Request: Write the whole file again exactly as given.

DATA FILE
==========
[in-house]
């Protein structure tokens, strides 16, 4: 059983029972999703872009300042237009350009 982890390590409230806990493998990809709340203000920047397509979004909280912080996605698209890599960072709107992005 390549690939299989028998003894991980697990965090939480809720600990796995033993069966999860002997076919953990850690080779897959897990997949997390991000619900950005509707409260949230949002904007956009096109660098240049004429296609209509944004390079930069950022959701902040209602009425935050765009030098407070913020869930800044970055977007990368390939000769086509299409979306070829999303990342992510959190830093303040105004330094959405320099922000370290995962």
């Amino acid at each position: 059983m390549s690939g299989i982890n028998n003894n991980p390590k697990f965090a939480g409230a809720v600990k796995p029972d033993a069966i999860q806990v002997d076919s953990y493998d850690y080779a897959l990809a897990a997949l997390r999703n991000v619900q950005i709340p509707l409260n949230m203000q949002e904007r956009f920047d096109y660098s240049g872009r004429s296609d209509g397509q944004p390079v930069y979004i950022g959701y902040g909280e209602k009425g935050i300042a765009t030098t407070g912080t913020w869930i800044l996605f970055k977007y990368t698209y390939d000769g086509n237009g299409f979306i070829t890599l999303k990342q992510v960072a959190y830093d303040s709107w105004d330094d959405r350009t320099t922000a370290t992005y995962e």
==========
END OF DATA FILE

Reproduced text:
[in-house]
């Protein structure tokens, strides 16, 4: 059983029972999703872009300042237009350009 982890390590409230806990493998990809709340203000920047397509979004909280912080996605698209890599960072709107992005 390549690939299989028998003894991980697990965090939480809720600990796995033993069966999860002997076919953990850690080779897959897990997949997390991000619900950005509707409260949230949002904007956009096109660098240049004429296609209509944004390079930069950022959701902040209602009425935050765009030098407070913020869930800044970055977007990368390939000769086509299409979306070829999303990342992510959190830093303040105004330094959405320099922000370290995962």
């Amino acid at each position: 059983m390549s690939g299989i982890n028998n003894n991980p390590k697990f965090a939480g409230a809720v600990k796995p029972d033993a069966i999860q806990v002997d076919s953990y493998d850690y080779a897959l990809a897990a997949l997390r999703n991000v619900q950005i709340p509707l409260n949230m203000q949002e904007r956009f920047d096109y660098s240049g872009r004429s296609d209509g397509q944004p390079v930069y979004i950022g959701y902040g909280e209602k009425g935050i300042a765009t030098t407070g912080t913020w869930i800044l996605f970055k977007y990368t698209y390939d000769g086509n237009g299409f979306i070829t890599l999303k990342q992510v960072a959190y830093d303040s709107w105004d330094d959405r350009t320099t922000a370290t992005y995962e």